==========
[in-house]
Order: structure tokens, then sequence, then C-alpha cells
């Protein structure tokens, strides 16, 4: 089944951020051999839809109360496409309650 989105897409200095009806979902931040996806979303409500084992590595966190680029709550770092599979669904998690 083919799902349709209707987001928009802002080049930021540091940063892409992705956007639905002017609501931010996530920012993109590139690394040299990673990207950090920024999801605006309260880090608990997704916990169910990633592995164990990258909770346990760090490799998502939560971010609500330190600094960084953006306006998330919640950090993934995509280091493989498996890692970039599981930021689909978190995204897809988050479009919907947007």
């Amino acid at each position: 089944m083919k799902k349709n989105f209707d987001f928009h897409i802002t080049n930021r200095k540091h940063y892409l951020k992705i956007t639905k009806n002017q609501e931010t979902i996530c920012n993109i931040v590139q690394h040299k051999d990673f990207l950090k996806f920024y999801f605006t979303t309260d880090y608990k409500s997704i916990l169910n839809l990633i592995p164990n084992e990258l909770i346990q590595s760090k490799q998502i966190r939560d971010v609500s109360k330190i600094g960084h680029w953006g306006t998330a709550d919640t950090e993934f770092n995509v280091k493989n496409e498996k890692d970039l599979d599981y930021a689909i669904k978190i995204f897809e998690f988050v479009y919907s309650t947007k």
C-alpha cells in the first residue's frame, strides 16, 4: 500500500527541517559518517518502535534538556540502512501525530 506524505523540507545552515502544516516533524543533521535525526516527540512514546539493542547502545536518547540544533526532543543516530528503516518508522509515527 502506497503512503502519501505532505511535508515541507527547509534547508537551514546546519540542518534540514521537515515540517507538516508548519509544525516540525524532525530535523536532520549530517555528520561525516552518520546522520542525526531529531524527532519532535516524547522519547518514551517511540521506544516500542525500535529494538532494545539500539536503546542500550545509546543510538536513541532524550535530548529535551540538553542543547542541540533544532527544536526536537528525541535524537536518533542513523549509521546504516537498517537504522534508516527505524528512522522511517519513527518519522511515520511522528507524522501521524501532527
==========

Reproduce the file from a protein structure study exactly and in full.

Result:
[in-house]
Order: structure tokens, then sequence, then C-alpha cells
């Protein structure tokens, strides 16, 4: 089944951020051999839809109360496409309650 989105897409200095009806979902931040996806979303409500084992590595966190680029709550770092599979669904998690 083919799902349709209707987001928009802002080049930021540091940063892409992705956007639905002017609501931010996530920012993109590139690394040299990673990207950090920024999801605006309260880090608990997704916990169910990633592995164990990258909770346990760090490799998502939560971010609500330190600094960084953006306006998330919640950090993934995509280091493989498996890692970039599981930021689909978190995204897809988050479009919907947007």
């Amino acid at each position: 089944m083919k799902k349709n989105f209707d987001f928009h897409i802002t080049n930021r200095k540091h940063y892409l951020k992705i956007t639905k009806n002017q609501e931010t979902i996530c920012n993109i931040v590139q690394h040299k051999d990673f990207l950090k996806f920024y999801f605006t979303t309260d880090y608990k409500s997704i916990l169910n839809l990633i592995p164990n084992e990258l909770i346990q590595s760090k490799q998502i966190r939560d971010v609500s109360k330190i600094g960084h680029w953006g306006t998330a709550d919640t950090e993934f770092n995509v280091k493989n496409e498996k890692d970039l599979d599981y930021a689909i669904k978190i995204f897809e998690f988050v479009y919907s309650t947007k």
C-alpha cells in the first residue's frame, strides 16, 4: 500500500527541517559518517518502535534538556540502512501525530 506524505523540507545552515502544516516533524543533521535525526516527540512514546539493542547502545536518547540544533526532543543516530528503516518508522509515527 502506497503512503502519501505532505511535508515541507527547509534547508537551514546546519540542518534540514521537515515540517507538516508548519509544525516540525524532525530535523536532520549530517555528520561525516552518520546522520542525526531529531524527532519532535516524547522519547518514551517511540521506544516500542525500535529494538532494545539500539536503546542500550545509546543510538536513541532524550535530548529535551540538553542543547542541540533544532527544536526536537528525541535524537536518533542513523549509521546504516537498517537504522534508516527505524528512522522511517519513527518519522511515520511522528507524522501521524501532527